In The Prime Minister's Secret Agent, Maggie Hope finds herself teaching at her old spy training camp on the west coast of Scotland. This should be a time of rest and healing, but Maggie seems to be a bit of a trouble magnet. When three ballerinas-- including one of Maggie's dearest friends-- become sick with a very strange illness in Glasgow, she partners with MI-5 to uncover the truth. What she finds could put countless British lives at stake.
I really enjoy following Maggie Hope to see what war intrigues she gets herself into. This time we see a very different woman who's been changed by her experiences in Europe in the previous book. She's a leaner, meaner Maggie, and when she begins work on saving her friend, she's in no mood to put up with government subterfuge. MacNeal has done her research, and she doesn't try to paint historical figures we've come to think of as heroes as saints. Men-- like Churchill for example-- had to make impossible choices because they knew they were in a life-or-death struggle with Hitler. Sometimes, the choices that were made were questionable. The author does readers a great service by giving them a more complete picture.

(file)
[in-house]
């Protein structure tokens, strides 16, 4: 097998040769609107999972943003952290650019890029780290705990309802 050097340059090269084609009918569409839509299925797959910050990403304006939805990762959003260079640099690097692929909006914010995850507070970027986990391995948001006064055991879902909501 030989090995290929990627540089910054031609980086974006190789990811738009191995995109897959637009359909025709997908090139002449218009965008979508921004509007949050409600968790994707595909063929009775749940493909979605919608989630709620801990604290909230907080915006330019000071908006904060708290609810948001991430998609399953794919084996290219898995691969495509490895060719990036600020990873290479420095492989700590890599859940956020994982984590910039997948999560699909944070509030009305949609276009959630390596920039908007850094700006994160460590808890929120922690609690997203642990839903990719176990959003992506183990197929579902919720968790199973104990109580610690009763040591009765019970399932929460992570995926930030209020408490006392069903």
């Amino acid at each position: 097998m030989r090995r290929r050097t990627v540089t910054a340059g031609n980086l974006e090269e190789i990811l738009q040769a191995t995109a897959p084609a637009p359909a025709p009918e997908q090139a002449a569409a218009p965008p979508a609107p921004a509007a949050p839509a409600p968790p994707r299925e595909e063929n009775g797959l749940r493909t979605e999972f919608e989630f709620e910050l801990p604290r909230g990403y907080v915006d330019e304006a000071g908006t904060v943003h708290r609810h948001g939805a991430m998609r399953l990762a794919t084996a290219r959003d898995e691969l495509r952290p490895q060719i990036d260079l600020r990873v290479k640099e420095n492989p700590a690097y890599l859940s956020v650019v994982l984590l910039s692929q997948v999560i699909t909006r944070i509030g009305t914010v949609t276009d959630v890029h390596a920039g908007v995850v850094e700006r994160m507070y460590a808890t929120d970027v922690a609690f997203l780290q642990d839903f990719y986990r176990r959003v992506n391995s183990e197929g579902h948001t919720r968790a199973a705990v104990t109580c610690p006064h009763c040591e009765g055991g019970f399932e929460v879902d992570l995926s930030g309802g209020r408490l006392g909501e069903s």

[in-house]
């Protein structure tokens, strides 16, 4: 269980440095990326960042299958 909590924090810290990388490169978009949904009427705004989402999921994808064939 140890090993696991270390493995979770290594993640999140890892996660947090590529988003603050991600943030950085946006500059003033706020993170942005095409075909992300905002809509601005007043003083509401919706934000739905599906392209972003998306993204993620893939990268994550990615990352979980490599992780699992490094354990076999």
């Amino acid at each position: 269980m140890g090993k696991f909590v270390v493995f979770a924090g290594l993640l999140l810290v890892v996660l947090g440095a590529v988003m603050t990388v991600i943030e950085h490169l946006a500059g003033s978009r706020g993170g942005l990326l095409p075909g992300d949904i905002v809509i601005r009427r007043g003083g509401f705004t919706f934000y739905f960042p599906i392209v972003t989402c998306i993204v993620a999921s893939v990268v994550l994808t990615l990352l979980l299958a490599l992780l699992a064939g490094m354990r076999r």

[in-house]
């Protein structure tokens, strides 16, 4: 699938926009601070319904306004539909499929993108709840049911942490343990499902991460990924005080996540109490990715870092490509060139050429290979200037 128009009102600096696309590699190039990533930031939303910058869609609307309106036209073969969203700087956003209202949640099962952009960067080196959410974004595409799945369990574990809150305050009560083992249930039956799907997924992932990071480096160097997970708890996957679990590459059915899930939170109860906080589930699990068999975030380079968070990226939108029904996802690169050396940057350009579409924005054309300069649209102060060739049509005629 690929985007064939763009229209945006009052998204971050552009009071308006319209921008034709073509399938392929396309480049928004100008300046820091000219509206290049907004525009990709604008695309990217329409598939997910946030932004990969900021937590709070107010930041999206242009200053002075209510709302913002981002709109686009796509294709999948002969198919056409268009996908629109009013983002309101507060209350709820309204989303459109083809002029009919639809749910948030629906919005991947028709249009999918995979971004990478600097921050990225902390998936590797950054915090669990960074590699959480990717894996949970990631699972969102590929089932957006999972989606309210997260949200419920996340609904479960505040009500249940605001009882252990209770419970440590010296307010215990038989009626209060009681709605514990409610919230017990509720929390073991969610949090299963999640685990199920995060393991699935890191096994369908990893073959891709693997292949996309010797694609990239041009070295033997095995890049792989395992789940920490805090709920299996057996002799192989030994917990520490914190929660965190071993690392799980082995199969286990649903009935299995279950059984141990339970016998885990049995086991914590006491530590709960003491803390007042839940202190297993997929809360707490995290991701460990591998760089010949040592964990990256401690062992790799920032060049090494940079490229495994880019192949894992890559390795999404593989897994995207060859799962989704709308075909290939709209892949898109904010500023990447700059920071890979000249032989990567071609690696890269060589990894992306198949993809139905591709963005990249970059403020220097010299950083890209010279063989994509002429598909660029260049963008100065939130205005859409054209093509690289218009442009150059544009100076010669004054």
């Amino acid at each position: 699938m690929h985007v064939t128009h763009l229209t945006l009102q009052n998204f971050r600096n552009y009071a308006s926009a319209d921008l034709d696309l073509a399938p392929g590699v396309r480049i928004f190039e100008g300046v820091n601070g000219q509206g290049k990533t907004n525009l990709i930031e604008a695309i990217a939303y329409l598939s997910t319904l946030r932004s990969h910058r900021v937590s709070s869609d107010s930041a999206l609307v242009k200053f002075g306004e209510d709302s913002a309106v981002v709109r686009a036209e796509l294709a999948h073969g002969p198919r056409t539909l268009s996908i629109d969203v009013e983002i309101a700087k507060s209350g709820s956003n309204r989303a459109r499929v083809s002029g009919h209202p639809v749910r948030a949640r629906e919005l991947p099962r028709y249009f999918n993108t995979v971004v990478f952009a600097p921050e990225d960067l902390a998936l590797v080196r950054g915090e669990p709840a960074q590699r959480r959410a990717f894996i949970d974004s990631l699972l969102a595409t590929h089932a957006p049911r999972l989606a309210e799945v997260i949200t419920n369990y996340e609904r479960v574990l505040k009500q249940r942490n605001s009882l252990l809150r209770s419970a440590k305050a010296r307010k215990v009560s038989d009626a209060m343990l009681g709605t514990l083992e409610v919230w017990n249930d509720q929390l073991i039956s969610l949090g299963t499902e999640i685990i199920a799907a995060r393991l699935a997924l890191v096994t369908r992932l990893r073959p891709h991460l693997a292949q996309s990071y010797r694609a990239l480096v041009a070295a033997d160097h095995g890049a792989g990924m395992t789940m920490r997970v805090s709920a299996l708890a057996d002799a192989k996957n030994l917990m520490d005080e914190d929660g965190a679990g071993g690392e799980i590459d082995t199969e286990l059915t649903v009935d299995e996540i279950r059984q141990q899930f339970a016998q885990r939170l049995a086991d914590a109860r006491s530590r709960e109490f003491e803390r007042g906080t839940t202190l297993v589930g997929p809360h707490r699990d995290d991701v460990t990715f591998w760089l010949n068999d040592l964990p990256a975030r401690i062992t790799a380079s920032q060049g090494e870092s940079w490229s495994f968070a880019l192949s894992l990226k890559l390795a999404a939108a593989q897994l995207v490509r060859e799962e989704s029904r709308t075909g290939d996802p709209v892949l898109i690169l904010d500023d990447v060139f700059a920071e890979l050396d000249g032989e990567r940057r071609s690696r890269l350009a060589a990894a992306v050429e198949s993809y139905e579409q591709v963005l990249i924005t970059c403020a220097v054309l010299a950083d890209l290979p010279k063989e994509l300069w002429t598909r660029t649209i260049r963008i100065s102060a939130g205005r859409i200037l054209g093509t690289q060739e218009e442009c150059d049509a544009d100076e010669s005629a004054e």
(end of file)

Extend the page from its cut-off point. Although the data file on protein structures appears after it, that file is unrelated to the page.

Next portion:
One element that made this book even more suspenseful was the constant weaving in of facts surrounding the impending attack on Pearl Harbor. Everything from what the Japanese were doing and when they were doing it to what people like Roosevelt and Churchill knew-- and when they knew it. This is some fascinating reading that gives a real sense of foreboding to the narrative.
This book can be read as a standalone, but for the evolution of Maggie's character, I would suggest that you begin at the beginning with Mr. Churchill's Secretary-- especially if you've read and enjoyed authors like Jacqueline Winspear or Charles Todd. And don't be surprised if you find Maggie Hope just as addictive as I do.
The Prime Minister's Secret Agent by Susan Elia MacNeal
Bantam Books © 2014
Paperback, 320 pages
Historical Mystery, #4 Maggie Hope mystery
Source: Net Galley